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Telling Tales – Getting Stated with Storytelling – by Rob Cao

Stories, we all have them – whether in our hearts, minds, or imagination. The stories you create don’t have to mean ‘telling tales’ in the fibbing sense.

And believe it or not, incorporating stories into your marketing and communications may be the key to nurturing that all important emotional connection with your audience. The key to building your tribe, following, or community.

You don’t even have to be a Tolkien, Rowling, or Dahl to get started (though I’d love to have a Roald Dahl story in my locker!). You just need to get started – sometimes, that’s the hardest thing.

Here are some tips for crafting your first story:


Crafting an engaging story can be a challenging process at first. Especially if you try and just do it off the cuff. So, it pays to plan your approach. Things you should think about include:

Who is your audience? Be specific about who you are targeting with your story and ensure your story appeals.

When do you plan on telling your story? Telling a story about a Christmas event might not be so relevant in the heat of Summer… except for me – I love Christmas!

What is your core message? Are you looking to inspire and educate your audience? Or, are you looking to promote a product or a service? Are you looking to advocate or raise awareness of a certain issue?

If you can’t summarise your core message in half a dozen words, you probably need to refine your core message.

Whether you love them or not, Disney have become the huge global media giant they have become because storytelling is at the heart of everything they do. They also have a very specific audience they rarely deviate from (families).

When they do craft a story that doesn’t target their core audience, it usually gets published elsewhere to maintain the Disney family values. In the US, more adult content tends to be released on Hulu rather than Disney+. It’s an approach that shows how aware the corporation is of its audience and values.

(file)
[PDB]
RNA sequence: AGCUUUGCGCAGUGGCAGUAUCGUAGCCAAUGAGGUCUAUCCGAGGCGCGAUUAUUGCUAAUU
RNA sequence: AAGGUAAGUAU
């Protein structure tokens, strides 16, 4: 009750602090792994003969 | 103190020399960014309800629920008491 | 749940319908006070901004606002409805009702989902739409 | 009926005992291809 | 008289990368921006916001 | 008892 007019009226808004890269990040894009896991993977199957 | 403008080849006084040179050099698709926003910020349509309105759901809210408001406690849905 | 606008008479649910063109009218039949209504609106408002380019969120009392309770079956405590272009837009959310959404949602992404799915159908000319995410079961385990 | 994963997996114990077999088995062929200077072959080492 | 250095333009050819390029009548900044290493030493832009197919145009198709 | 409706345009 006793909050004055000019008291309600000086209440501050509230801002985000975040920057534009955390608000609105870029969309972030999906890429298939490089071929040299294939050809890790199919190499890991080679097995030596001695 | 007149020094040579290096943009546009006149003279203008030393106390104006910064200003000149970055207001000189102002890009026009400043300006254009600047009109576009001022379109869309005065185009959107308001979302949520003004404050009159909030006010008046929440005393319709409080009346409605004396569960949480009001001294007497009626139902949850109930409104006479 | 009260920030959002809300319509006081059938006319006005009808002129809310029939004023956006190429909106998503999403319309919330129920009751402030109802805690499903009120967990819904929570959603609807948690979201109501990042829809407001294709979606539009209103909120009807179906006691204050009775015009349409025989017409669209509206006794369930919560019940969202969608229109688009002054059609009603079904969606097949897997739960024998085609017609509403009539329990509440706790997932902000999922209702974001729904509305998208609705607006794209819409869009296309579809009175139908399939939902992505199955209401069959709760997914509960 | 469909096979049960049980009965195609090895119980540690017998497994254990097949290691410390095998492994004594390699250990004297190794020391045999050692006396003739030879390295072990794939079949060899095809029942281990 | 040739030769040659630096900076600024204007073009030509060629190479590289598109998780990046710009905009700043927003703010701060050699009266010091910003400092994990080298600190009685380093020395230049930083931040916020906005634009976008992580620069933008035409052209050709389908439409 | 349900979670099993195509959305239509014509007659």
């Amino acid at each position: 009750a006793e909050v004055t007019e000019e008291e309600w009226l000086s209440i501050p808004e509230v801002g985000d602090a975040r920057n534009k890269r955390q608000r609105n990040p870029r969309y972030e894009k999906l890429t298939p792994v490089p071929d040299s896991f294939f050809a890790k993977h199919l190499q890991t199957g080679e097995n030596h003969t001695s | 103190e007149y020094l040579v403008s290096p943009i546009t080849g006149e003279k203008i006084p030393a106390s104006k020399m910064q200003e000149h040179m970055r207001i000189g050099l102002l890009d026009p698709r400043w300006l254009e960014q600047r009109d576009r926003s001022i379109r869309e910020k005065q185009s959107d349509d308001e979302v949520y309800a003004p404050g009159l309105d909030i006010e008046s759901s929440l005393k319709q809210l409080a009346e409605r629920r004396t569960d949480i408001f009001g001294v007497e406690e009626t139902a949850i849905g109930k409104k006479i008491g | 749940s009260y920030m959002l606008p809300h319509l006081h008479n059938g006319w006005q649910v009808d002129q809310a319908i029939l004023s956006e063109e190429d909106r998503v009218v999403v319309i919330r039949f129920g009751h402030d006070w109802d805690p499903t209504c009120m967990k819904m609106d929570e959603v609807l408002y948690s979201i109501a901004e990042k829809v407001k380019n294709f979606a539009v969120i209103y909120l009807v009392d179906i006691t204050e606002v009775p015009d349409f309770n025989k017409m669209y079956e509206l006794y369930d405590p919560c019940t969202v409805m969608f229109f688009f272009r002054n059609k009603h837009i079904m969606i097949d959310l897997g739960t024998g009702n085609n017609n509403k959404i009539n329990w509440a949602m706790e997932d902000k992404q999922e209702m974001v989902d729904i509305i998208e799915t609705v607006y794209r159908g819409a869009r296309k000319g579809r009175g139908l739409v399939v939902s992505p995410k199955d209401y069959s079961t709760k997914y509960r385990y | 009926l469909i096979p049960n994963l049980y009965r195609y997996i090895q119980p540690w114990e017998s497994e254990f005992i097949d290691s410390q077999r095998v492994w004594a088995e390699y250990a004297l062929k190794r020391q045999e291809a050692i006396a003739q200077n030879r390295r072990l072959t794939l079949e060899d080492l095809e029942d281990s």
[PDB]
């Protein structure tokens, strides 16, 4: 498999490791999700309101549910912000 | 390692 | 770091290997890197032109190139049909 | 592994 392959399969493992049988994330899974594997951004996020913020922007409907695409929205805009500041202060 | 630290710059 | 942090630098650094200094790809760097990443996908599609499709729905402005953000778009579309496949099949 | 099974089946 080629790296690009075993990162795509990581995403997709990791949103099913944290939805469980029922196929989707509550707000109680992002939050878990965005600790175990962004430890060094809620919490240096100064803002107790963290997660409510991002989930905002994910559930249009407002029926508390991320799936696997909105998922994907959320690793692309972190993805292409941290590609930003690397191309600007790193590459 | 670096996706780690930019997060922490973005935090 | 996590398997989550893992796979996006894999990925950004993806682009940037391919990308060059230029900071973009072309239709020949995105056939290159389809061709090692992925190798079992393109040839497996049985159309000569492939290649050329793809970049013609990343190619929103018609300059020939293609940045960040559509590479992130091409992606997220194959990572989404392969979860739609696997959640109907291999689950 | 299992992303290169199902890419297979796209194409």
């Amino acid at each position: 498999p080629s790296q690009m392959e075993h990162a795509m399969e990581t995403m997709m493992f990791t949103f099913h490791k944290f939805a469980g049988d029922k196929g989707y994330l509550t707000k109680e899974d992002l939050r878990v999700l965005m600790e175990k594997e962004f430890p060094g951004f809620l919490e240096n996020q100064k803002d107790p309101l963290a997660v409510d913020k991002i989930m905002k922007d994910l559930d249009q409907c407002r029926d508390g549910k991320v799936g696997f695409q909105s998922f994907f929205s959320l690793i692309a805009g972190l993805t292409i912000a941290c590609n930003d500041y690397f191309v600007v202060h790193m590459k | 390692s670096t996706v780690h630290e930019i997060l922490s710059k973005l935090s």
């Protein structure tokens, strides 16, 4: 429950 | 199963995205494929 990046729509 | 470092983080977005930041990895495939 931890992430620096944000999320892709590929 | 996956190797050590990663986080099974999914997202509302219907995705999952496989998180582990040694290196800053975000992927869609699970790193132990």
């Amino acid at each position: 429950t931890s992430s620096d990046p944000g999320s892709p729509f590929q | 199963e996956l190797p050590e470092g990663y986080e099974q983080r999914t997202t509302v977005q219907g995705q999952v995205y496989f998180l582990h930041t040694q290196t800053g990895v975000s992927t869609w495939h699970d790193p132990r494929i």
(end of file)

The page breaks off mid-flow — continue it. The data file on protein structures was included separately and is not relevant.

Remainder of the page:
Every great story has a structure, and traditionally, this is what it looks like:

It’s important to take your audience on the journey so when you get to the final pay-off, they’re still there with you. Most importantly, they are very clear of the value (the lesson) to be gained.


Be clear on the objective of your story – let that guide your tone and approach

Allowing your audience to get to know you – make it personal and genuine. Your stories can be life stories that show who you are and that’s why your audience will love you.

Communicating your values – we’re a values driven media and communications agency. All our communications and the way we work are driven by our values. This means we are far more likely to engage with and audience that shares our values.

Inspiring your audience to take action – describe the reasons that action should be taken and the outcomes to be gained from taking that action. Your stories can take the form of mini case studies that provide credibility to your message.

Share knowledge – share the story of how you came to that message. Don’t be afraid to share when things went wrong and how you overcame those challenges to come out on top.


Once size doesn’t fit all. Different mediums will require a tweak in your story telling approach whether it’s a series of social media posts, a blog, a podcast or video.

Saying that, if you start by scripting a video to record it gives you a perfect opportunity to re-purpose that video into a podcast. Also, you can then re-purpose the script into a blog.


You don’t have to be great to start, but you have to start to be great.


Because sharing is caring…

Check out our last blog on storytelling (telling tales) and how it can give you a competitive edge here.

Please also take a moment to subscribe to our YouTube Channel where we publish our video tips.

Find out more about Rob here.